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Everything posted by Orwar

  1. . . . In the month named after the deified personification of Mars, which represents masculinity.
  2. March 7th, 1936: Germany, in violation to both the Locarno Treaty and the Treaty of Versailles, move troops into the Rhineland, remilitarising the zone.
  3. Not sure why this one just popped up in my mind.
  4. Oh, well spotted!
  5. This happened a few times for me throughout my Maitreya experience (and any other body I used), usually what it is, is that the HUD and body fail to sync. Re-sync them by going to Avatar -> Avatar Health -> Refresh Attachments. Also make sure that you're in a region where scripts are allowed, and that it's not too laggy. Edit: just actually read the post. Um, unsure of why that is, but I agree with Matty that it might be your connection. I never had the issue myself, and I'm unsure of how I'd go about recreating it.
  6. I usually just block the owner when this happens.
  7. Stores and events that shove a landmark and/or group joiner in your face when you arrive. I obviously navigated my way to the store/event just fine without that LM, and whether I'll want to join the group is something I decide on after browsing the store and seeing whether there are any benefits of joining the group.
  8. Nah - open your body HUD, and on the second page of it you'll find the tinting menus. Select nails, pick a colour from the colour picker, and pull the brightness slider to the floor.
  9. I went the lazy route and just went with tinting the nails black in the body HUD. It doesn't look perfect but, well, I wasn't looking to look manicured.
  10. 𝔏𝔦𝔢𝔰 𝔞𝔫𝔡 𝔰𝔩𝔞𝔫𝔡𝔢𝔯!
  11. Snorts. I reluctantly tolerate mankind - I don't discriminate; I despise everyone equally!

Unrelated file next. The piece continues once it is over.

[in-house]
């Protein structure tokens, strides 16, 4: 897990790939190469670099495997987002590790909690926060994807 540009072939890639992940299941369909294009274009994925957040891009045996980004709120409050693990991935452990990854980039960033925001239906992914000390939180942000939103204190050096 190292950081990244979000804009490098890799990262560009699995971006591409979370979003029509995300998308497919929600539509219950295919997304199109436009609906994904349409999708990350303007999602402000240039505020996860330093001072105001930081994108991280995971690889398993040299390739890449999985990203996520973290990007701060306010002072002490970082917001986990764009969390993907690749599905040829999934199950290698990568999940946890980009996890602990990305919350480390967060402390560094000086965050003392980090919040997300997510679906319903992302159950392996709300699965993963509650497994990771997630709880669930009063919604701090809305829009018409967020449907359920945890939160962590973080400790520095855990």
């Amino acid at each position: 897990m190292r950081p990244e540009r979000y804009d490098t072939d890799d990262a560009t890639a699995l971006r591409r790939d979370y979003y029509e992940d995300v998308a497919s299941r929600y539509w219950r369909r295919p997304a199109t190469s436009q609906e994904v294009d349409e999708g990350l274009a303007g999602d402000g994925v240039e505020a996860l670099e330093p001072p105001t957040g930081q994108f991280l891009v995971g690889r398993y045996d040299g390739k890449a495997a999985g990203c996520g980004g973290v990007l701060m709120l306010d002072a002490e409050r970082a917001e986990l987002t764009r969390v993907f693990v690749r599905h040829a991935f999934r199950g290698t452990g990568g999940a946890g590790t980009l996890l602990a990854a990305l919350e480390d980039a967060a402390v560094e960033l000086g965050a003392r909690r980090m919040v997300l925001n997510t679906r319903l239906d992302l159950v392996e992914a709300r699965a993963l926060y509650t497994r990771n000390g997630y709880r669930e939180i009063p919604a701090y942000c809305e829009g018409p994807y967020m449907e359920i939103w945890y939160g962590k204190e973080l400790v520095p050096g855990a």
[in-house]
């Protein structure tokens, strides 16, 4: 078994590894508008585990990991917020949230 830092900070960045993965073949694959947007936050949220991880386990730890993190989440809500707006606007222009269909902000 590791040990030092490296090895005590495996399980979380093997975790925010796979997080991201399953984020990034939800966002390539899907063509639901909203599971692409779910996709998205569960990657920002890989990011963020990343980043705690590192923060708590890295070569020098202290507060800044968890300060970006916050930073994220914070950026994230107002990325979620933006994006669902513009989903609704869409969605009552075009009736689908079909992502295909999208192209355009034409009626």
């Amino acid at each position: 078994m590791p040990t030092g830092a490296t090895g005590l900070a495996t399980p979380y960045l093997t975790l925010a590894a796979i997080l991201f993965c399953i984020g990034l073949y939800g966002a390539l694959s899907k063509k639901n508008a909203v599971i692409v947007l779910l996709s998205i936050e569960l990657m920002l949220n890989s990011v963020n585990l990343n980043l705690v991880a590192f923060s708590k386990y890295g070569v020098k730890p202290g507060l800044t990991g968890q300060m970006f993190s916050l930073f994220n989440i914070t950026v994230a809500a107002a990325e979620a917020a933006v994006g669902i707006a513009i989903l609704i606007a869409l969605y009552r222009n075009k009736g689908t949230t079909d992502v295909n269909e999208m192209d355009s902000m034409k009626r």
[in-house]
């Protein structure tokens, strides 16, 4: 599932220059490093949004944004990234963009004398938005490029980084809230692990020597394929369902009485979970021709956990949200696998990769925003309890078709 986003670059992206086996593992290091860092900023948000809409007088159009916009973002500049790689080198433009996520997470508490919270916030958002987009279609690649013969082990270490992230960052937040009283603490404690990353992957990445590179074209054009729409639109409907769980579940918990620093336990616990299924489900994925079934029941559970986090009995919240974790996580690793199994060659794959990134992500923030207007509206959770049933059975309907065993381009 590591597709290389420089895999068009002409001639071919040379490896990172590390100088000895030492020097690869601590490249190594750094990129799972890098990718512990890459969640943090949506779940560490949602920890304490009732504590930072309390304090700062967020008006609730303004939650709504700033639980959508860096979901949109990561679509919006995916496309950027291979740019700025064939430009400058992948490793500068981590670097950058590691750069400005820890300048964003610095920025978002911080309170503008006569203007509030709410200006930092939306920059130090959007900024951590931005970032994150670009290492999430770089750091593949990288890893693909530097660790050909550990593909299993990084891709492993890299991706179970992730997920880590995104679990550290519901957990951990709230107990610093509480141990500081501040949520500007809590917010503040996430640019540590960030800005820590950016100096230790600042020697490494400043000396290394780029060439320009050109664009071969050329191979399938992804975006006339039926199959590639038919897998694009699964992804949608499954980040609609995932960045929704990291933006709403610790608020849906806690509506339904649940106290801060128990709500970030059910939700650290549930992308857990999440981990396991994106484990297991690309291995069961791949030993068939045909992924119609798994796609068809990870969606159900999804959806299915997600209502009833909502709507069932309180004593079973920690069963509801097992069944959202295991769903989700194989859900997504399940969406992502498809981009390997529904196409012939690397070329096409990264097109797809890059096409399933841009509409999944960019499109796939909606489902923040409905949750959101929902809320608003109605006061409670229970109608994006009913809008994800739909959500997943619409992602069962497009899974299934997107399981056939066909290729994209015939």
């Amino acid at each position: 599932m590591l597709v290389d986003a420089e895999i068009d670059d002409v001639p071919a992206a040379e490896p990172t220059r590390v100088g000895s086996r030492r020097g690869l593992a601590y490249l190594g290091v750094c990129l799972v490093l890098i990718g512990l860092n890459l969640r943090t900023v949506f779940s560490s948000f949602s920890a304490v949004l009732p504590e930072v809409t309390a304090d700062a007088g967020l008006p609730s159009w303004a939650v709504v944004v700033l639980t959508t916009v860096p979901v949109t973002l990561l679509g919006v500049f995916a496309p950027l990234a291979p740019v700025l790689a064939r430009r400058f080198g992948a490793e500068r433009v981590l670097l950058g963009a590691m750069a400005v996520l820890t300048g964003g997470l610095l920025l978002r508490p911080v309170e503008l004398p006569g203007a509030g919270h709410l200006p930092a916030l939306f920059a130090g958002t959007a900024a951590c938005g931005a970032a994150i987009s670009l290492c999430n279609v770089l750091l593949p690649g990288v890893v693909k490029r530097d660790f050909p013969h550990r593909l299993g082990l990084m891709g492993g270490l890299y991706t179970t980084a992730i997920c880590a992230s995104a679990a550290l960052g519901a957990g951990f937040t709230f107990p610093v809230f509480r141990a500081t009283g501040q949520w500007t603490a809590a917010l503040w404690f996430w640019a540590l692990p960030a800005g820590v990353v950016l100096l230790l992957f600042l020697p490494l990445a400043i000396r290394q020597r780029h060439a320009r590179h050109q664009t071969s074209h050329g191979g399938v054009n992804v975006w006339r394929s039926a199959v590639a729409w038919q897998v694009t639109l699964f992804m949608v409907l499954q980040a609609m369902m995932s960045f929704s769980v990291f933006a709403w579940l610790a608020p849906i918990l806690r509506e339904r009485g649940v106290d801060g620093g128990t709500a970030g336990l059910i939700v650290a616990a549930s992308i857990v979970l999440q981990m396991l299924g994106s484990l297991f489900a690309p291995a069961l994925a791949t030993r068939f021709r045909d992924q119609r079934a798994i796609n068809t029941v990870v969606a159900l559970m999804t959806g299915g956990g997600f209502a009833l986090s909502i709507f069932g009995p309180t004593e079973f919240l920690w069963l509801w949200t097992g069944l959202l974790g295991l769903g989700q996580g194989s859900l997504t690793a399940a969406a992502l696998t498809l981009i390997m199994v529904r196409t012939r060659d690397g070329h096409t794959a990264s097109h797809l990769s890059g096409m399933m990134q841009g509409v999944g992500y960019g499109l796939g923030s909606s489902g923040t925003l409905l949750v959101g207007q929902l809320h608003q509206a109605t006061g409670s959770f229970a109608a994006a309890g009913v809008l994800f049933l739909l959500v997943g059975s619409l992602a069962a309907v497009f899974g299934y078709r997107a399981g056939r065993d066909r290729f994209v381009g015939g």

12. I got tired of my workflow being a few squiggly lines on a piece of scrap paper in my desk drawer, and as the subject of 'Gimp vs. Photoshop' came up (yet again) in a Discord chat, I figured that I should re-format it, and that I might as well share it here. Before I dive into the Gimp part (because obviously I use Gimp, which is superior and also free!), there are a few principles that starts in SL itself, and different workflows depending on what I'm doing. The rule of thumb is always to do as much work as possible in SL, and as little editing as required to reach the desired effect; this means that the pose, the backdrop, the lighting, the framing, and (almost always) the DOF should all be spot on before I open Gimp - and there's no crime in taking a shot to look at it, decide to adjust something and then move back to re-take it until it's where you want it, whether it's changing the camera position or the lighting intensity or the DOF sliders. On a good day, the only editing required is: Blend neck seams. Add signature. But sometimes you'll want to do something more 'artsy' in the editing process, and occasionally you've got a shot which requires more fixing (a shot not taken in a studio, or in a shoot you wrapped before realizing there was an error). If any of this is required, then you'll want to complete this before you start adding filters and effects - and it's also the point at which you do the layering, if you're doing a layered shot. Did an animation wherein your shoulder popped backwards? Someone got a leg going through a skirt, or an arm going through their hip or gut? I don't know what the 'proper' term is, if there is one aside from 'correcting' it; I like to call it 'reconstructive photo-surgery', because I'm a weirdo. This assumes that there's only one layer of the shot, or that even with multiple layers, there's an issue that needs correcting (if you're doing image layering, that may come first though). At this stage you'll primarily be using the paint brush, smudge tool and heal tool, to rebuild the missing or broken things. So what do I mean when I talk about 'image layering'? It's when you want to wear a hair and a hat, but can't get the two to work together in-world without extensive clipping or having to deform the hat until it's more of a tent than a bonnet. In a studio setup, you can solve this by taking two shots - one with the hair, and one with the hat, then lay the hat layer on top of the other one and use alpha masks to just put the hat on. Or a coat over a shirt, or a necklace that clips with your shirt collar, or anything else really that collides with something else. Once you've got the shot fixed up so that there are no seams or clipping, you're ready to begin adding any effects or filters that you may want to do. Personally I've found myself using and making filters less and less, not only because of the 'raw shot puritans' raging on the forums, but because I've learned to set up my lighting and stuff in the viewer - looking back at photos I did even just one year back, yikes, the excessive use of Softglow (why did I ever--) and other filters making the contrasts much too hard and the colours appear posturized, ugh. But there still are some features that I use to some extent on occasion. Sharpening (unsharpen mask) can be a great way to pick out some detail, especially on portraits, to make eyelashes and pores pop, layering a desaturated copy of the image (or just playing with the slider, because Gimp now has a slider - yay!) to make the shot appear, well, less saturated (gloomier!), and of course film grain (i.e. HSV noise - 'cause the cool kids do it!). I've also done a few shots where I've tested out the whole anaglyph thing (again 'cause of the cool kids) and found that .. Nope, just no. I'll leave those shenanigans to the pop star wannabe bloggers - after all, how dark do you appear when it looks like you're at a disco doing LSD? And finally there's the signature - easily done, just make a signature that you copy-paste into your pic. Well, I used to do that at least, but I've gone from an underlined, two-line black letter logo with wavy effects to just a single line, all minuscule fraktur, which I just quickly type in by hand, align to the corner I want it in, and then drag it out a few pixels from the edges and set to a high transparency to make it more discrete. But that's just me. Glances up at the text wall to figure out whether I actually made any point. . . . So, I hope you found that, uh. Educational? Inspirational? Entertaining?